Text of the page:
In [22] Conradi and Dybå report on a survey that investigated the utility of formal routines for transferring knowledge and experience. Their main observation was that developers were rather sceptical about using written routines, while quality and technical managers took this for granted. Given this conflict of attitudes, they describe three implications for research on this topic.

Hansen and Kautz [48] argue that if software companies are to survive, it is critical that they improve continuously the services that they provide. Such improvement depends, to a great extent, on the organization’s capability to share knowledge and thus on the way knowledge flows in an organization. To investigate knowledge flow, they introduced a tool to map the flows of organisational knowledge in a software development company. Using their new method, they identify potential threats to knowledge flows in an organisation. Also using flow diagrams, Al-Shehab et al. [2] describe how learning from analyses of past projects and from the issues that contributed to their failure is becoming a major stage in the risk management process. They introduce causal mapping as a method to visualise cause and effect in risk networks. They claim that their method is useful for organisational learning, because it helps people to visualise differences in perceptions.

In [27], Desouza et al. describe two ways of conducting project postmortems. They stress that learning through postmortems must occur at three levels: individual, team, and organization. The paper describes guidelines for when to select different kinds of postmortem, depending on the context and the knowledge that is to be shared. The authors also argue that postmortems must be woven into the fabric of current project management practices. Salo [90] also studies postmortem techniques and concludes that existing techniques lack a systematic approach to validating iteratively the implementation and effectiveness of action taken to improve software processes. Salo studies the implementation of a method to remedy this and observes that the organisational level can only benefit from the learning of project teams if the knowledge and reasoning behind the improvements to processes are converted into an explicit format such that it can be utilized for learning at the organisational level.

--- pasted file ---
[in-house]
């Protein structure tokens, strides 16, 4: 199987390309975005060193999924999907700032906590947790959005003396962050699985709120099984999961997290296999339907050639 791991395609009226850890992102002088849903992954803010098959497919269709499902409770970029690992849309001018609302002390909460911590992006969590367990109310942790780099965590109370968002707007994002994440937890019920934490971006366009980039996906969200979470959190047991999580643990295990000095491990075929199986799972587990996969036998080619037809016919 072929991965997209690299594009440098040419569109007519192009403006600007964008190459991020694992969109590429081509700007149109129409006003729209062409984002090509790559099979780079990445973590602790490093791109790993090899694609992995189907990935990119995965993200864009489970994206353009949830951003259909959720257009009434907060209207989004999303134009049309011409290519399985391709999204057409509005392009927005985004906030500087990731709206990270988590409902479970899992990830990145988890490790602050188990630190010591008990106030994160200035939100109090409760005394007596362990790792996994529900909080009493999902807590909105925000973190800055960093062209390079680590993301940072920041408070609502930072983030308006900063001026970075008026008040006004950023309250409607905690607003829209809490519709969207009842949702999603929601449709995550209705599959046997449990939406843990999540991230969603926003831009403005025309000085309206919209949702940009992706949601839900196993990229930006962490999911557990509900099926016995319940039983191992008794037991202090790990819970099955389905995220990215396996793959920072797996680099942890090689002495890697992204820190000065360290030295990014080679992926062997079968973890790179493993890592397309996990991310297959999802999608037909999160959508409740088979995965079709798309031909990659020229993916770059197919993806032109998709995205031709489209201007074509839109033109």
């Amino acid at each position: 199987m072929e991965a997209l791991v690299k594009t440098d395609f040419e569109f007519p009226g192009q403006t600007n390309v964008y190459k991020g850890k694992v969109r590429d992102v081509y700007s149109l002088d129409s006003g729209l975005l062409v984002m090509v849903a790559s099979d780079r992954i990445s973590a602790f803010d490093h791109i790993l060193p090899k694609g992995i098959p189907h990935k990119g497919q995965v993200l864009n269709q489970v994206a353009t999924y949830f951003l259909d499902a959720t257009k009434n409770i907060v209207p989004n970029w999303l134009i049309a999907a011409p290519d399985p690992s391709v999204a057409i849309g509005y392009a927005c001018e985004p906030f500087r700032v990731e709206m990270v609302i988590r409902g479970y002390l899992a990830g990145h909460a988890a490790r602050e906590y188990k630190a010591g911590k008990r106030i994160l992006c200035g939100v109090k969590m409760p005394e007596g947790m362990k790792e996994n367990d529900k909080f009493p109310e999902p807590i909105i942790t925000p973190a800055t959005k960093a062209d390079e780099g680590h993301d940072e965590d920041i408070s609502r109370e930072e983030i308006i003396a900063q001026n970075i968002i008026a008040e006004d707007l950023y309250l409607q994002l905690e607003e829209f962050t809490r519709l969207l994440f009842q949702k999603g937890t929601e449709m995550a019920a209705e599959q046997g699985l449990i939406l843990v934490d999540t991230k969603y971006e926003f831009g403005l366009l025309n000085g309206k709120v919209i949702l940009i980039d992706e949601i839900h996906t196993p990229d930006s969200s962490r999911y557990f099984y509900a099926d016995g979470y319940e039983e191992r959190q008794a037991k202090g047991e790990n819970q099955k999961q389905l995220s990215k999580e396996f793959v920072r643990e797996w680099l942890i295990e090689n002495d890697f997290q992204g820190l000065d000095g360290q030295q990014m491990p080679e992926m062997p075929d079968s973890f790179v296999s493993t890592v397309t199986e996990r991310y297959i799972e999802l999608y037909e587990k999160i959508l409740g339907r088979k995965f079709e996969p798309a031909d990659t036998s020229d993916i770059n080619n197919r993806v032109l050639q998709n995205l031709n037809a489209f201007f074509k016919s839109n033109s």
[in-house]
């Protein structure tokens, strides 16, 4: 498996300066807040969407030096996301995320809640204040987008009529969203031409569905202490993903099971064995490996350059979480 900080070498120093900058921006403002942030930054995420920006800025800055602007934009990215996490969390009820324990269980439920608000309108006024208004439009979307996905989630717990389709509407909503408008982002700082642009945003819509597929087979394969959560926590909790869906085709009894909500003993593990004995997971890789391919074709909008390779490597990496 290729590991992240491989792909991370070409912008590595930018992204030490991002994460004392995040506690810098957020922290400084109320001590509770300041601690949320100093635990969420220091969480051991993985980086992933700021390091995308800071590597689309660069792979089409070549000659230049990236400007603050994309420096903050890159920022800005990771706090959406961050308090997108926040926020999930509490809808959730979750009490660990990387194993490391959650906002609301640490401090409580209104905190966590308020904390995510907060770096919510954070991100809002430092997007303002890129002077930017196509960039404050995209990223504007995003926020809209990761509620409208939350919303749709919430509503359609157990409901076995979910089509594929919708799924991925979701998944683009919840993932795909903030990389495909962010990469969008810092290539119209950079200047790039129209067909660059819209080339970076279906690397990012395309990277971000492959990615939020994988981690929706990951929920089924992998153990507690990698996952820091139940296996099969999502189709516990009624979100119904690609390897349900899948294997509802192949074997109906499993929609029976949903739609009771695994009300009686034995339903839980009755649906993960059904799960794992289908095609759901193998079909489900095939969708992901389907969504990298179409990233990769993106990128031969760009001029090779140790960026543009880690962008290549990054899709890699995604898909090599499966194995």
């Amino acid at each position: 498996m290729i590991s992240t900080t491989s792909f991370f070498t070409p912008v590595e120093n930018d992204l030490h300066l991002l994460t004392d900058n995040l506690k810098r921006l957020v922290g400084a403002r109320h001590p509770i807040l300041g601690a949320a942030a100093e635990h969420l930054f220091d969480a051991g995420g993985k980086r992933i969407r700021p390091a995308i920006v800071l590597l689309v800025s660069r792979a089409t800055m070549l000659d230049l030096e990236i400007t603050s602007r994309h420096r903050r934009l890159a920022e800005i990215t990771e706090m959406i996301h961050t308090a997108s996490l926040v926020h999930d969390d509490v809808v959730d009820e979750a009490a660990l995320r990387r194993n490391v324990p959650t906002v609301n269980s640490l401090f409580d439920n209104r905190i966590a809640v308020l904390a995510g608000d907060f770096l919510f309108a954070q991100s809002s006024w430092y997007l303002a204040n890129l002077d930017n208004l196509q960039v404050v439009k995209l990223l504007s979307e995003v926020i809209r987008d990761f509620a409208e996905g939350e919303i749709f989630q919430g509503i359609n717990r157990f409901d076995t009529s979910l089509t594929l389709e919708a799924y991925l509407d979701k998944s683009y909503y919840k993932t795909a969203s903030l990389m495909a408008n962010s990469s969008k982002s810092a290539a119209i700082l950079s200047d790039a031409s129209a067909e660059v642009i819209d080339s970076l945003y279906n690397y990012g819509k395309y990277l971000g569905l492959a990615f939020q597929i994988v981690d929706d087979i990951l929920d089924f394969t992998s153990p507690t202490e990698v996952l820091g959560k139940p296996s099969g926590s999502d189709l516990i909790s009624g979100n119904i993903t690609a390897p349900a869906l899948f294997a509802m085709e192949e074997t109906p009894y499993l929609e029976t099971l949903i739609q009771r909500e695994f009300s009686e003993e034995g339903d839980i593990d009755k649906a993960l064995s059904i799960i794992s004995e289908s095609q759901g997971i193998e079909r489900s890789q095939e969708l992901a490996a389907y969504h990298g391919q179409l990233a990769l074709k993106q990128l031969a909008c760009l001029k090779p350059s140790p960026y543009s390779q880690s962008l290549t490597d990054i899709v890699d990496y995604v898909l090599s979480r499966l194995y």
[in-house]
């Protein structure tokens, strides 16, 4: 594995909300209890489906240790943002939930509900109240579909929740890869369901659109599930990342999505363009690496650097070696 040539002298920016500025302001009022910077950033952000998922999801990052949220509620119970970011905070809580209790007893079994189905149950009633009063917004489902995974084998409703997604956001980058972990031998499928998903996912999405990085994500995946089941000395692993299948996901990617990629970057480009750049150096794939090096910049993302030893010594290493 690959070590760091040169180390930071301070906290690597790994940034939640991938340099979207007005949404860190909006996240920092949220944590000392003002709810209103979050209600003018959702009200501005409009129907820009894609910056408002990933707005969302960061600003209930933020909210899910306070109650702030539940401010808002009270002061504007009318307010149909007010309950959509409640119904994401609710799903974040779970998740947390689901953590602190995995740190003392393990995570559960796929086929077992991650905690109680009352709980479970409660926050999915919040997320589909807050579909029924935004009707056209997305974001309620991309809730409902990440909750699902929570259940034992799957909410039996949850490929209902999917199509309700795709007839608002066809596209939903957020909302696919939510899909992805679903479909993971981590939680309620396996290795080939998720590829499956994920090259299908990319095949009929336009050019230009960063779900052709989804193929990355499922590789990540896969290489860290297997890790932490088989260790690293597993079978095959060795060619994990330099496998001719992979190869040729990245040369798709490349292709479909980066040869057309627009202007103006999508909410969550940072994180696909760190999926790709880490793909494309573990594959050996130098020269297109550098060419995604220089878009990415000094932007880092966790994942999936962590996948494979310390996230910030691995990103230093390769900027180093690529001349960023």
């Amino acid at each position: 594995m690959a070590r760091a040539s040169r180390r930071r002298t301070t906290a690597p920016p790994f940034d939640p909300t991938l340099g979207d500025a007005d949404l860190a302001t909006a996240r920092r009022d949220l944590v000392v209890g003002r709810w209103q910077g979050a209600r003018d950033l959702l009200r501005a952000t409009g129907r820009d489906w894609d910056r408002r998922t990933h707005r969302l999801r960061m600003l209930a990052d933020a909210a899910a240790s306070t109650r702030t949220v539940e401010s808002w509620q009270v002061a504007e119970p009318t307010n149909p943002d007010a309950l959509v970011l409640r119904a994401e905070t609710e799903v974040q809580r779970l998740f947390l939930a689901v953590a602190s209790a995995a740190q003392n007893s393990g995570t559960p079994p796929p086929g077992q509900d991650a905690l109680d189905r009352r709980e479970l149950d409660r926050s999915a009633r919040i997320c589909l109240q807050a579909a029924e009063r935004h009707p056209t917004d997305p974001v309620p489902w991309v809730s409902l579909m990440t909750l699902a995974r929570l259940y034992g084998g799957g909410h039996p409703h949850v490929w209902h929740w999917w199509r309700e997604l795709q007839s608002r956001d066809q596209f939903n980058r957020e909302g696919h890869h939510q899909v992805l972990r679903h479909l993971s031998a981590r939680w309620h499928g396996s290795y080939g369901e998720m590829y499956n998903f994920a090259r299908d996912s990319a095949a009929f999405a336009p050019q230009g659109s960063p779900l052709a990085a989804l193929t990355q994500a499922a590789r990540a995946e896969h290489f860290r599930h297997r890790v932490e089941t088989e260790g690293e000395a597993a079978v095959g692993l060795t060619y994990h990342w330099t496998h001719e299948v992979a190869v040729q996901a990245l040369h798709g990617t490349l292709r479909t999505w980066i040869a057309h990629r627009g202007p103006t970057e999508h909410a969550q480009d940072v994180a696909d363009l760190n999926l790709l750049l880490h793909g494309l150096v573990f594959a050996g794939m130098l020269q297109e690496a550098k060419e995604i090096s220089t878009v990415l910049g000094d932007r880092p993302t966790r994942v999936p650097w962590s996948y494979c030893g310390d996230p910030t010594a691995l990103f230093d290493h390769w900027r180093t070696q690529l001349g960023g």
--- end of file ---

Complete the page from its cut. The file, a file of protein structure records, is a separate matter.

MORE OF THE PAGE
In [76], Melnik and Maurer discuss the role of conversation and social interaction effective knowledge sharing in an agile process. Their main finding suggests that the focus on pure codification is the principal reason that Tailoristic teams fail to share knowledge effectively. Moving the focus from codification to socialisation, Bjørnson and Dingsøyr [16] investigated knowledge sharing through a mentor programme in a small software consultancy company. They describe how mentor programmes could be changed to improve the learning in the organization. They also identify several unofficial learning schemes that could be improved.
4.2 Behavioural schools
The behavioural aspects of knowledge management are covered in three schools in Earl’s framework: the organizational, spatial, and strategic schools. In our review, we found three empirical studies and two reports of lessons learned in the organizational school, no empirical study and one report of lessons learned in the spatial school, and three empirical studies and nine reports of lessons learned in the strategic school. We present the main concepts from the organizational and strategic schools.
2.1 Organizational
The organizational school focuses on describing the use of organizational structures (networks) to share or pool knowledge. These structures are often referred to as “knowledge communities”. Work on knowledge communities is related to work on communities of practice as described in Section 2.2.

The role of networking as an approach to knowledge management has been investigated in three settings where software is developed. Grabher and Ibert [47] discuss what types of network exist in companies, where one case is a software company based in Germany. Mathiassen and Vogelsang [75] discuss how to implement software methods in practice and use two concepts from knowledge management: networks and networking. The network perspective emphasizes the use of technology for sharing knowledge, while networking focuses on trust and collaboration among practitioners involved in software development. Nörbjerg et al. [80] discuss the advantages and limitations of knowledge networks. They base their discussion on an analysis of two networks related to software process improvement in a medium-sized software company in Europe.